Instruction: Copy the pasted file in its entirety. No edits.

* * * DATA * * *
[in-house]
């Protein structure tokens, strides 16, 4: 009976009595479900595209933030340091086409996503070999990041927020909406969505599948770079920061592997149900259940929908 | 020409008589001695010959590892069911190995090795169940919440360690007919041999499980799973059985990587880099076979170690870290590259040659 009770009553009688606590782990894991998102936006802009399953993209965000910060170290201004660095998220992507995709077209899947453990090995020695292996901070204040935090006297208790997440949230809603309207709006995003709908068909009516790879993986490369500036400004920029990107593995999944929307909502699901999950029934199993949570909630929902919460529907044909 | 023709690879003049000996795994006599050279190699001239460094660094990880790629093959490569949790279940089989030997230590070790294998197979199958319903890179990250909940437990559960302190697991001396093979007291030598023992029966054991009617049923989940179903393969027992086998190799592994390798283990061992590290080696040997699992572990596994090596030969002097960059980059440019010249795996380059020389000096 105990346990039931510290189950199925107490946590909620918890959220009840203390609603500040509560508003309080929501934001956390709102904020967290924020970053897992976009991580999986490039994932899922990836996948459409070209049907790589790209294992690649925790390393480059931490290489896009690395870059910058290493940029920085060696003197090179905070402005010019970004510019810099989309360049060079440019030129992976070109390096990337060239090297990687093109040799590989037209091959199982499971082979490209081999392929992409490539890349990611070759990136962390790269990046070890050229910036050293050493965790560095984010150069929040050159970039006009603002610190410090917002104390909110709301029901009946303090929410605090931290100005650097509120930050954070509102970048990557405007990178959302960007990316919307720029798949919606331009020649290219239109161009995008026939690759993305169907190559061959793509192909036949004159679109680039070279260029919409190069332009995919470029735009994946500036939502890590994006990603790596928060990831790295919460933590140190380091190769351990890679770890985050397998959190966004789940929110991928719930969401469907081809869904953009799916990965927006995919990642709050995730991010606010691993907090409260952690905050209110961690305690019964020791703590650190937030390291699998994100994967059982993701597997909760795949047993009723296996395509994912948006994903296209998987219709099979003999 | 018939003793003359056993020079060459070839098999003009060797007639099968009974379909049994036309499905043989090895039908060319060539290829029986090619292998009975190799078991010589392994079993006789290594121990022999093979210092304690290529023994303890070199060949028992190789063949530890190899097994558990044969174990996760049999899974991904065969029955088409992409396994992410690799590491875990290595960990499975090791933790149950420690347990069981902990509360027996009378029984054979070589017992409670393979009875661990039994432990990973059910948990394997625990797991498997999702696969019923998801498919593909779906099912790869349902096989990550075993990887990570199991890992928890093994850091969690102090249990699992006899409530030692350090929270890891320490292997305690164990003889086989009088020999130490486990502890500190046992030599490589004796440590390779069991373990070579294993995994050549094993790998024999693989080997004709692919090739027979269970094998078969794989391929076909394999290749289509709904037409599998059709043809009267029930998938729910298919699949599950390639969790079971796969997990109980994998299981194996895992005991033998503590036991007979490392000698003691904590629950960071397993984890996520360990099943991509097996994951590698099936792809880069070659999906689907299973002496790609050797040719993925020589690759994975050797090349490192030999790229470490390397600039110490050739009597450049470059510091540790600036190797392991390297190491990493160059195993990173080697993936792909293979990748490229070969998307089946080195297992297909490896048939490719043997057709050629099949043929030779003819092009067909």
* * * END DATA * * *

[in-house]
């Protein structure tokens, strides 16, 4: 009976009595479900595209933030340091086409996503070999990041927020909406969505599948770079920061592997149900259940929908 | 020409008589001695010959590892069911190995090795169940919440360690007919041999499980799973059985990587880099076979170690870290590259040659 009770009553009688606590782990894991998102936006802009399953993209965000910060170290201004660095998220992507995709077209899947453990090995020695292996901070204040935090006297208790997440949230809603309207709006995003709908068909009516790879993986490369500036400004920029990107593995999944929307909502699901999950029934199993949570909630929902919460529907044909 | 023709690879003049000996795994006599050279190699001239460094660094990880790629093959490569949790279940089989030997230590070790294998197979199958319903890179990250909940437990559960302190697991001396093979007291030598023992029966054991009617049923989940179903393969027992086998190799592994390798283990061992590290080696040997699992572990596994090596030969002097960059980059440019010249795996380059020389000096 105990346990039931510290189950199925107490946590909620918890959220009840203390609603500040509560508003309080929501934001956390709102904020967290924020970053897992976009991580999986490039994932899922990836996948459409070209049907790589790209294992690649925790390393480059931490290489896009690395870059910058290493940029920085060696003197090179905070402005010019970004510019810099989309360049060079440019030129992976070109390096990337060239090297990687093109040799590989037209091959199982499971082979490209081999392929992409490539890349990611070759990136962390790269990046070890050229910036050293050493965790560095984010150069929040050159970039006009603002610190410090917002104390909110709301029901009946303090929410605090931290100005650097509120930050954070509102970048990557405007990178959302960007990316919307720029798949919606331009020649290219239109161009995008026939690759993305169907190559061959793509192909036949004159679109680039070279260029919409190069332009995919470029735009994946500036939502890590994006990603790596928060990831790295919460933590140190380091190769351990890679770890985050397998959190966004789940929110991928719930969401469907081809869904953009799916990965927006995919990642709050995730991010606010691993907090409260952690905050209110961690305690019964020791703590650190937030390291699998994100994967059982993701597997909760795949047993009723296996395509994912948006994903296209998987219709099979003999 | 018939003793003359056993020079060459070839098999003009060797007639099968009974379909049994036309499905043989090895039908060319060539290829029986090619292998009975190799078991010589392994079993006789290594121990022999093979210092304690290529023994303890070199060949028992190789063949530890190899097994558990044969174990996760049999899974991904065969029955088409992409396994992410690799590491875990290595960990499975090791933790149950420690347990069981902990509360027996009378029984054979070589017992409670393979009875661990039994432990990973059910948990394997625990797991498997999702696969019923998801498919593909779906099912790869349902096989990550075993990887990570199991890992928890093994850091969690102090249990699992006899409530030692350090929270890891320490292997305690164990003889086989009088020999130490486990502890500190046992030599490589004796440590390779069991373990070579294993995994050549094993790998024999693989080997004709692919090739027979269970094998078969794989391929076909394999290749289509709904037409599998059709043809009267029930998938729910298919699949599950390639969790079971796969997990109980994998299981194996895992005991033998503590036991007979490392000698003691904590629950960071397993984890996520360990099943991509097996994951590698099936792809880069070659999906689907299973002496790609050797040719993925020589690759994975050797090349490192030999790229470490390397600039110490050739009597450049470059510091540790600036190797392991390297190491990493160059195993990173080697993936792909293979990748490229070969998307089946080195297992297909490896048939490719043997057709050629099949043929030779003819092009067909």